Queen Elizabeth attaches importance to her ability to make people feel part of a national community, and each year she, and other members of the Royal Family, pay nearly 3,000 visits throughout the United Kingdom. The functions of the visits, include opening new buildings, meeting local dignitaries and visiting businesses, schools, hospitals and other public buildings as well as community schemes, military units and charities. As patrons of over 3,000 charities, members of the Royal Family al...

    The Act of Settlement of 1701 established that it is for Parliament to determine the title to the English throne. The Act laid down that only Princess Sophia (the Dowager Electress of Hanover and granddaughter of James VI and I) and her legitimate Protestant descendants are eligible to succeed, and set out the rules that determine the sequence of m...

    In its official use, the term "The Crown" does not refer exclusively to the monarch. It is formallydefined to include parliament, the government, government departments, and bodies upon which parliament has conferred "crown status". It is commonly used synonymously with "the state".

    The Crown Estate

    The Crown Estateis a diverse property business valued at more than £8 billion. It includes agricultural land, parkland and forestry, shopping centres, business parks, farms and housing. It was the property of the monarchy until 1760, when George III reached an agreement with the Government under which it would be managed on behalf of the Government and the surplus revenue would go to the Treasury, in return for which the King would receive a fixed annual payment. Thus the Crown Estate is not...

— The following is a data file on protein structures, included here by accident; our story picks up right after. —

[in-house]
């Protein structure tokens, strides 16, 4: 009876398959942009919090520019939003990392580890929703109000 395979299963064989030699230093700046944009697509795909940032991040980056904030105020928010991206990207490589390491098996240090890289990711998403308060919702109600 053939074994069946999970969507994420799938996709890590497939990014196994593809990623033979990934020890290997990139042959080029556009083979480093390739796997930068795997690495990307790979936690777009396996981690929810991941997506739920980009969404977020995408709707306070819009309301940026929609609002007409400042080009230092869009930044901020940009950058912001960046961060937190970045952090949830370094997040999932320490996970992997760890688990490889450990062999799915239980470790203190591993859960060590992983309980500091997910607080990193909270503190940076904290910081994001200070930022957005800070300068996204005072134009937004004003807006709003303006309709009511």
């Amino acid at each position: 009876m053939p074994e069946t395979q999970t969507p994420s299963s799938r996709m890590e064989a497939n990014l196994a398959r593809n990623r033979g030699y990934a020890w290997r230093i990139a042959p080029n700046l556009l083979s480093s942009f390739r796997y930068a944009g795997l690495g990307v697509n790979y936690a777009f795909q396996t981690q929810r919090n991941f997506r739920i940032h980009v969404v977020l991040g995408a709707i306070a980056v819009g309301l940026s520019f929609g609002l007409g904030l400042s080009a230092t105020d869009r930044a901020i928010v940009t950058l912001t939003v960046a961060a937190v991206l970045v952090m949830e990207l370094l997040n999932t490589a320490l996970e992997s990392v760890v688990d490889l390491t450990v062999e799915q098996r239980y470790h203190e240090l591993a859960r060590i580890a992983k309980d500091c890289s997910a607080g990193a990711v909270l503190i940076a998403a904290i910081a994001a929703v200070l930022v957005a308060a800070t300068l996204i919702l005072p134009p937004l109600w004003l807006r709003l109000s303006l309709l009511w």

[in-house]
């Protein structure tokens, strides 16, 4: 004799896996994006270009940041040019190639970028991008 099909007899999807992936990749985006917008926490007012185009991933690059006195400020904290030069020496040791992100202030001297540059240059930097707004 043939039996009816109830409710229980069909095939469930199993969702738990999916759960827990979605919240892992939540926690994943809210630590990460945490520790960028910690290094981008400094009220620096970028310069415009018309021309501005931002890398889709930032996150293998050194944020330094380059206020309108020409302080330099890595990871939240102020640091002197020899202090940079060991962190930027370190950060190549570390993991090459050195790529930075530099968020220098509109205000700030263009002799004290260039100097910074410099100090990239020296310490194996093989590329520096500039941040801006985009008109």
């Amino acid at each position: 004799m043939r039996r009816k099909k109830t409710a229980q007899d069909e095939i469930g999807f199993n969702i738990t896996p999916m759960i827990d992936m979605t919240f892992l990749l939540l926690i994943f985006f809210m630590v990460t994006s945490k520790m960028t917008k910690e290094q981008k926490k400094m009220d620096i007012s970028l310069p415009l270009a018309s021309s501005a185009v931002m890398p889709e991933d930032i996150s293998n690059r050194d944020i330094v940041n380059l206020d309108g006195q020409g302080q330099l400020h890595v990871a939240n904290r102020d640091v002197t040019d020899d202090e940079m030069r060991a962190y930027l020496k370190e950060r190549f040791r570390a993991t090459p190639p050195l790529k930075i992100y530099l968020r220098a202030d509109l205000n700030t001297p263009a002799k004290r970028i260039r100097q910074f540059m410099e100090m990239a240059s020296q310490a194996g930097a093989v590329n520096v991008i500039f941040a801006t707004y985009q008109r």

The Royal income

    The Queen's three sources of income are the Sovereign Grant, the Privy Purse and the Queen’s personal income. The Sovereign Grant is provided by Government in support of The Queen’s official duties, including the maintenance of Buckingham Palace, St James's Palace, Clarence House, Marlborough House Mews, Windsor Castle, and Hampton Court. It is a consolidation of the funding previously provided through the Civil List and the Property Services, Communications and Information and Royal Travel G...

  4. Area of the United Kingdom: 244,820 km 2 (94,530 sq mi) – 79th most extensive country. Area of the countries of the United Kingdom. Extreme points of the United Kingdom : North: Out Stack, Shetland Islands 60°51′N 0°52′W. /  60.850°N 0.867°W  / 60.850; -0.867. South: Western Rocks, Isles of Scilly 49°51′N 6°24′W.

  5. The United Kingdom of Great Britain and Northern Ireland is a constitutional monarchy [2] governed via a Westminster system of parliamentary democracy. It comprises the four constituent parts of England, Scotland, Wales and Northern Ireland.